Unlike in the Seventies, link this time was a late addition rather than an integral part of the tunnel project. Contrary to what its detractors say, the link is less about cutting a few minutes - half an hour actually - off the journey from London to Paris and Brussels than creating extra capacity on rail lines in the South-east. When the Bill was going through Parliament in 1986/7, figures of railway usage suggested that the number of passengers on Network SouthEast was in a long- term decline of about 1 per cent a year. This would have created room for the Channel trains.

In fact, between 1983/4 and 1988/9, the number of commuters went up by over a quarter. Provisional schedules for the international Eurostar trains show that in the rush hours they will be delayed because of congestion. This mistake has deep roots. Alastair Dick, a transport consultant, comments: 'The problem is that the Department of Transport makes detailed forecasts for journeys by road and air, but provides none for rail journeys. This means it cannot plan properly.'

Neither the department nor BR was therefore in a position to spot the changing role of rail in Europe. Stimulated by the TGV in France, and similar projects in Germany, Spain and Italy, rail was becoming the preferred means of travel for journeys up to 1,000 kilometres. Forecasts of passengers using the international rail services through the tunnel have shot up.

In Britain, this change went unnoticed because there is no rail lobby. SNCF, although nationalised, has a semi-independent status as a Societe Anonyme, able to borrow money on the markets and make its own decisions about investments. In Britain, BR is a creature of the Government and the Treasury. Jean-Paul Masse says that in France, finance ministers have little to do with the railway: 'The choice is clear. You can have a good railway with a big debt like in France, or a lousy one with a little debt like in Britain.'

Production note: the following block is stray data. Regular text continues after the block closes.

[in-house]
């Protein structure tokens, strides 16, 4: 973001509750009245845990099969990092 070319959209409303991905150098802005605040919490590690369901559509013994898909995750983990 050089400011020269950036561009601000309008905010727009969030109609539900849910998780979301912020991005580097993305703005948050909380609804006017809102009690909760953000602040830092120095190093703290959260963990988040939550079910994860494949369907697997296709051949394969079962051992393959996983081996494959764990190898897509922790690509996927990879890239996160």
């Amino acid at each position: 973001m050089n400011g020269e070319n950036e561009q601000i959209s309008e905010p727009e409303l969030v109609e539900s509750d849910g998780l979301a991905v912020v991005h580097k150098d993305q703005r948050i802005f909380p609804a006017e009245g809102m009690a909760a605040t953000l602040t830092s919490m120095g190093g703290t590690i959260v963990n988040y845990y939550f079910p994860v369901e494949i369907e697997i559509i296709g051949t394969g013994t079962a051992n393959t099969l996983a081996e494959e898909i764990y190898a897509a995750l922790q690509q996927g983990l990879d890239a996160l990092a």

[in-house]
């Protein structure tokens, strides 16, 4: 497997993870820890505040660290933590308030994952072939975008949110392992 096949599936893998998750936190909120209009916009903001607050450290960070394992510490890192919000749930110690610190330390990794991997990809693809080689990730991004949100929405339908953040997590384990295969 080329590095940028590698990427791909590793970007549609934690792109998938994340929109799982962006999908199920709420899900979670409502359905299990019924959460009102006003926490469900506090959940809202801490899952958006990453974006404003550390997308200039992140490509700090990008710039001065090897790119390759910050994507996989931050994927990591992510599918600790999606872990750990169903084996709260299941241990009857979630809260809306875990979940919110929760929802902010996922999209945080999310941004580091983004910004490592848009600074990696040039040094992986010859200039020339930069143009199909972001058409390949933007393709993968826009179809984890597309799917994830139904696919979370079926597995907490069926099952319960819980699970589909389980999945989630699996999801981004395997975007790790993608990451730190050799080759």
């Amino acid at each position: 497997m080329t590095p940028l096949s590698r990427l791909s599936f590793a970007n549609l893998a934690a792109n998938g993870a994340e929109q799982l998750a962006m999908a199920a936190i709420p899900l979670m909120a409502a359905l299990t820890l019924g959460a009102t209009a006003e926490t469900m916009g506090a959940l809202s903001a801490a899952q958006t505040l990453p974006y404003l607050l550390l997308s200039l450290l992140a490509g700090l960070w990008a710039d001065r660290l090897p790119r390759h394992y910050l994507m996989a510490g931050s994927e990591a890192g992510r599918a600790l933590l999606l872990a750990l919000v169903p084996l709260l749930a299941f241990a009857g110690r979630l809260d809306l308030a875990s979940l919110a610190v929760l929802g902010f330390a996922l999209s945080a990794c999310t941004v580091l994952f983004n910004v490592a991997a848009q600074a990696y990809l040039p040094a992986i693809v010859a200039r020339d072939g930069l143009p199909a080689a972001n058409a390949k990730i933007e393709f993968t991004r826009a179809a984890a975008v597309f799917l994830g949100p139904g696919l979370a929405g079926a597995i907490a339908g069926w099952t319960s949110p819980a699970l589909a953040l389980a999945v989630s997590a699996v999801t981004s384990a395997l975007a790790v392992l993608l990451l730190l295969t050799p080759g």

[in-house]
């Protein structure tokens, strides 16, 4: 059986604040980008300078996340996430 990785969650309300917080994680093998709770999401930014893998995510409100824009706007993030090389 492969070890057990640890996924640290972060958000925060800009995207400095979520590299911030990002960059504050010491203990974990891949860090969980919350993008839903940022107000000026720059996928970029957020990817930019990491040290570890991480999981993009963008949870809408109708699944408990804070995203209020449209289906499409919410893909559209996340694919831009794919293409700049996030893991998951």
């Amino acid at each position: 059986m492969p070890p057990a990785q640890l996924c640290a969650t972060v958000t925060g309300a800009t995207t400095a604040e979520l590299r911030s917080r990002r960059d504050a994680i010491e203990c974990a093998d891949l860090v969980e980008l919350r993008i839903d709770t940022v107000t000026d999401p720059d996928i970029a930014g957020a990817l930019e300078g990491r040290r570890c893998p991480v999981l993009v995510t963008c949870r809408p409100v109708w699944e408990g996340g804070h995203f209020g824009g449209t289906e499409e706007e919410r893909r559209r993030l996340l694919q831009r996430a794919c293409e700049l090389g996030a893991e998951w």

Its weakness puts BR at the mercy of government whim. So when, after faffing about for three years with its four routes, it submitted its choice in May 1991, Michael Heseltine, the then environment secretary, persuaded the Cabinet to drop it at a stroke. Intent on a vague concept of developing the East Thames Corridor, he persuaded Malcolm Rifkind to announce in October 1991 that a route through East London, developed by Ove Arup, would be chosen.

The route announced last week broadly follows the Arup route and this time the Kent people have been subdued by the recession. With only 11 houses needing to be demolished, the forthcoming month-long public consultation period is likely to be fairly uncontentious.